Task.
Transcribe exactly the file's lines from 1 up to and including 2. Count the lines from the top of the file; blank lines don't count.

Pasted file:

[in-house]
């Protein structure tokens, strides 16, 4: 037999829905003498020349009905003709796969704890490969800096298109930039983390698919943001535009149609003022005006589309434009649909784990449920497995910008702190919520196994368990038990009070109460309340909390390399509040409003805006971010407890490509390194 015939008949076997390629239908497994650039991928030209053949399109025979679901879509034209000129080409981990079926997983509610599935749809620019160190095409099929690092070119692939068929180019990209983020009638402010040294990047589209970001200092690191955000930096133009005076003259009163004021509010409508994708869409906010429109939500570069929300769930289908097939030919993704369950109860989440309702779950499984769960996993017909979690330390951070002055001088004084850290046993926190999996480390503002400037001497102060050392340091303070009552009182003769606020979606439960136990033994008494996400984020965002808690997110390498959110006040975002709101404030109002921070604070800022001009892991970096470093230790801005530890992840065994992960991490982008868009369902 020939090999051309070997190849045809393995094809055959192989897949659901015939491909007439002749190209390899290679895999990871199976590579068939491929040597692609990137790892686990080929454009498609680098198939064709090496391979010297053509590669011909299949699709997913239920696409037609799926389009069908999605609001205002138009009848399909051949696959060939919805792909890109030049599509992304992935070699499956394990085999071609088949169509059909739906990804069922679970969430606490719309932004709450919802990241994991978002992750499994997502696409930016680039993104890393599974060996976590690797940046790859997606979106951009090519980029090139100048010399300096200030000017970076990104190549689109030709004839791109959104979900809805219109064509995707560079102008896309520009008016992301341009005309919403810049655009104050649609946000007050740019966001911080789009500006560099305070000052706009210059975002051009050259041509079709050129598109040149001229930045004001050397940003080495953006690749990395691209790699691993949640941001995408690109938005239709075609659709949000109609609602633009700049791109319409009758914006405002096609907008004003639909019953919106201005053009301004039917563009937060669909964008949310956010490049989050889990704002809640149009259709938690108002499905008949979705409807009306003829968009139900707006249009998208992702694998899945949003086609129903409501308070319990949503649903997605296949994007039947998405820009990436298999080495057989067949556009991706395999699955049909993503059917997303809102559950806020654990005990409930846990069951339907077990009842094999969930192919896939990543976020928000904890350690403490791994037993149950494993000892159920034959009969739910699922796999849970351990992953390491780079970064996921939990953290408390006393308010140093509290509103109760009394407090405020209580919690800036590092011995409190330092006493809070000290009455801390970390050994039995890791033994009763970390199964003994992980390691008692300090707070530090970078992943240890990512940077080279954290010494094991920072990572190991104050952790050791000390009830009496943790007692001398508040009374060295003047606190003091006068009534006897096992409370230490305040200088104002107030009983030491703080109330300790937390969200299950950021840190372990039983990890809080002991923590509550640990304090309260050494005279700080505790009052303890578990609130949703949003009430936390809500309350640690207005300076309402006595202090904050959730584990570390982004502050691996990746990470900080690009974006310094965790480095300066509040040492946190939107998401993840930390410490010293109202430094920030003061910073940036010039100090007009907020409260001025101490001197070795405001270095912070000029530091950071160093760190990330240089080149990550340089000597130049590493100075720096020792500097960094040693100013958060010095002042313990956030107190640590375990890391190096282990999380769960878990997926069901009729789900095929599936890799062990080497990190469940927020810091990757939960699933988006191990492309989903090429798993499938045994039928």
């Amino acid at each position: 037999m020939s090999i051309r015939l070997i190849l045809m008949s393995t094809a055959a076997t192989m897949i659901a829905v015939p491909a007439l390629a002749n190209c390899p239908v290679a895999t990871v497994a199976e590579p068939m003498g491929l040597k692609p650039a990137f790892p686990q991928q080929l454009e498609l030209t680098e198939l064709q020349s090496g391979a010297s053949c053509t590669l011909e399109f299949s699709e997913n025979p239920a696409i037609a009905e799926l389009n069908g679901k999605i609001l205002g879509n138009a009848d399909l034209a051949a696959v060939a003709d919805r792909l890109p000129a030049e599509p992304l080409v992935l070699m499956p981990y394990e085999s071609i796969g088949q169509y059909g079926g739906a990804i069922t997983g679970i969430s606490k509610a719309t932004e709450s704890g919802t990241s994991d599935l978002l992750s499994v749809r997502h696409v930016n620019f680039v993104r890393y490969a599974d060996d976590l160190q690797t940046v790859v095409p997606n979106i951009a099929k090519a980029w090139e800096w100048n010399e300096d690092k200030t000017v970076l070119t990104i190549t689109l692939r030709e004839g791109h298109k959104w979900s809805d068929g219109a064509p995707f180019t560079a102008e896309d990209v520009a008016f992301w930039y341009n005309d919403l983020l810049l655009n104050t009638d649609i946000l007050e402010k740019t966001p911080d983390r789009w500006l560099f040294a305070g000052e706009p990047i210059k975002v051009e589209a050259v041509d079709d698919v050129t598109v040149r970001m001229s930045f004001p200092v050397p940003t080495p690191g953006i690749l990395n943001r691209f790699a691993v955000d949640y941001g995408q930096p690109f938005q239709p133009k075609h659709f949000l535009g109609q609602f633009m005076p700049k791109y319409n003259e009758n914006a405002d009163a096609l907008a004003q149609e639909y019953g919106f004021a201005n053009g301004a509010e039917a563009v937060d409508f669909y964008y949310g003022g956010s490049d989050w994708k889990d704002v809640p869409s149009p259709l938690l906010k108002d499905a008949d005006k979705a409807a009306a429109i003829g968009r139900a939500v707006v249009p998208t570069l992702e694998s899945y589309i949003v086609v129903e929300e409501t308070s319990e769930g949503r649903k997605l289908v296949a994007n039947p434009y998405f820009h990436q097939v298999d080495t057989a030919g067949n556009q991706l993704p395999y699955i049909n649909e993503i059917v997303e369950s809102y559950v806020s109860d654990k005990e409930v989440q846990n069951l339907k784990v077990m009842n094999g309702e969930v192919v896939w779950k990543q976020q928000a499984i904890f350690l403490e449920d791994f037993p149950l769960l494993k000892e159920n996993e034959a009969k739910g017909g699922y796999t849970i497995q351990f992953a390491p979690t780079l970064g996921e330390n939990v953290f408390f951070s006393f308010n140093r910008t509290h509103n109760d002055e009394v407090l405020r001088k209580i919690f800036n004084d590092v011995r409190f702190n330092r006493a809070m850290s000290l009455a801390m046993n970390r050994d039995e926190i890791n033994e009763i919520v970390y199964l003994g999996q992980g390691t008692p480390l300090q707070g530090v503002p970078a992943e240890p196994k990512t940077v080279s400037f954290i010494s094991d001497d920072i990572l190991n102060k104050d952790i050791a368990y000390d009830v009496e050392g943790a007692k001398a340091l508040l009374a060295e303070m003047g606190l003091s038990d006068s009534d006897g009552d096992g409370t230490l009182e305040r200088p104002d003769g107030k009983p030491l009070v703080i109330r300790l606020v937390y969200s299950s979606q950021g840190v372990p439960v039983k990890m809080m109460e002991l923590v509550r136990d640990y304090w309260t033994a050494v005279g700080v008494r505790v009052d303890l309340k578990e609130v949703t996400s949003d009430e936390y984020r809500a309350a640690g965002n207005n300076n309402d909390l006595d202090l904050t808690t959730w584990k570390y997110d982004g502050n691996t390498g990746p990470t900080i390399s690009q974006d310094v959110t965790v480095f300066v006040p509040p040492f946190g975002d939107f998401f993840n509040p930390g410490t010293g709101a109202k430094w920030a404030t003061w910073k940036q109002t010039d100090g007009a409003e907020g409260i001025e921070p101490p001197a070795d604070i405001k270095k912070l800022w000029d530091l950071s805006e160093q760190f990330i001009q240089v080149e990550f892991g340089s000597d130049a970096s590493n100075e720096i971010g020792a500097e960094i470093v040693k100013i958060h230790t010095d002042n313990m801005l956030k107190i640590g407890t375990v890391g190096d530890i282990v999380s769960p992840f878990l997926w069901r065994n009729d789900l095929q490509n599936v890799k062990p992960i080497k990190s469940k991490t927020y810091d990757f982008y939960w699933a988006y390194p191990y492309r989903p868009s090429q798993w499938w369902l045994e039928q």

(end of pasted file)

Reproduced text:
[in-house]
């Protein structure tokens, strides 16, 4: 037999829905003498020349009905003709796969704890490969800096298109930039983390698919943001535009149609003022005006589309434009649909784990449920497995910008702190919520196994368990038990009070109460309340909390390399509040409003805006971010407890490509390194 015939008949076997390629239908497994650039991928030209053949399109025979679901879509034209000129080409981990079926997983509610599935749809620019160190095409099929690092070119692939068929180019990209983020009638402010040294990047589209970001200092690191955000930096133009005076003259009163004021509010409508994708869409906010429109939500570069929300769930289908097939030919993704369950109860989440309702779950499984769960996993017909979690330390951070002055001088004084850290046993926190999996480390503002400037001497102060050392340091303070009552009182003769606020979606439960136990033994008494996400984020965002808690997110390498959110006040975002709101404030109002921070604070800022001009892991970096470093230790801005530890992840065994992960991490982008868009369902 020939090999051309070997190849045809393995094809055959192989897949659901015939491909007439002749190209390899290679895999990871199976590579068939491929040597692609990137790892686990080929454009498609680098198939064709090496391979010297053509590669011909299949699709997913239920696409037609799926389009069908999605609001205002138009009848399909051949696959060939919805792909890109030049599509992304992935070699499956394990085999071609088949169509059909739906990804069922679970969430606490719309932004709450919802990241994991978002992750499994997502696409930016680039993104890393599974060996976590690797940046790859997606979106951009090519980029090139100048010399300096200030000017970076990104190549689109030709004839791109959104979900809805219109064509995707560079102008896309520009008016992301341009005309919403810049655009104050649609946000007050740019966001911080789009500006560099305070000052706009210059975002051009050259041509079709050129598109040149001229930045004001050397940003080495953006690749990395691209790699691993949640941001995408690109938005239709075609659709949000109609609602633009700049791109319409009758914006405002096609907008004003639909019953919106201005053009301004039917563009937060669909964008949310956010490049989050889990704002809640149009259709938690108002499905008949979705409807009306003829968009139900707006249009998208992702694998899945949003086609129903409501308070319990949503649903997605296949994007039947998405820009990436298999080495057989067949556009991706395999699955049909993503059917997303809102559950806020654990005990409930846990069951339907077990009842094999969930192919896939990543976020928000904890350690403490791994037993149950494993000892159920034959009969739910699922796999849970351990992953390491780079970064996921939990953290408390006393308010140093509290509103109760009394407090405020209580919690800036590092011995409190330092006493809070000290009455801390970390050994039995890791033994009763970390199964003994992980390691008692300090707070530090970078992943240890990512940077080279954290010494094991920072990572190991104050952790050791000390009830009496943790007692001398508040009374060295003047606190003091006068009534006897096992409370230490305040200088104002107030009983030491703080109330300790937390969200299950950021840190372990039983990890809080002991923590509550640990304090309260050494005279700080505790009052303890578990609130949703949003009430936390809500309350640690207005300076309402006595202090904050959730584990570390982004502050691996990746990470900080690009974006310094965790480095300066509040040492946190939107998401993840930390410490010293109202430094920030003061910073940036010039100090007009907020409260001025101490001197070795405001270095912070000029530091950071160093760190990330240089080149990550340089000597130049590493100075720096020792500097960094040693100013958060010095002042313990956030107190640590375990890391190096282990999380769960878990997926069901009729789900095929599936890799062990080497990190469940927020810091990757939960699933988006191990492309989903090429798993499938045994039928």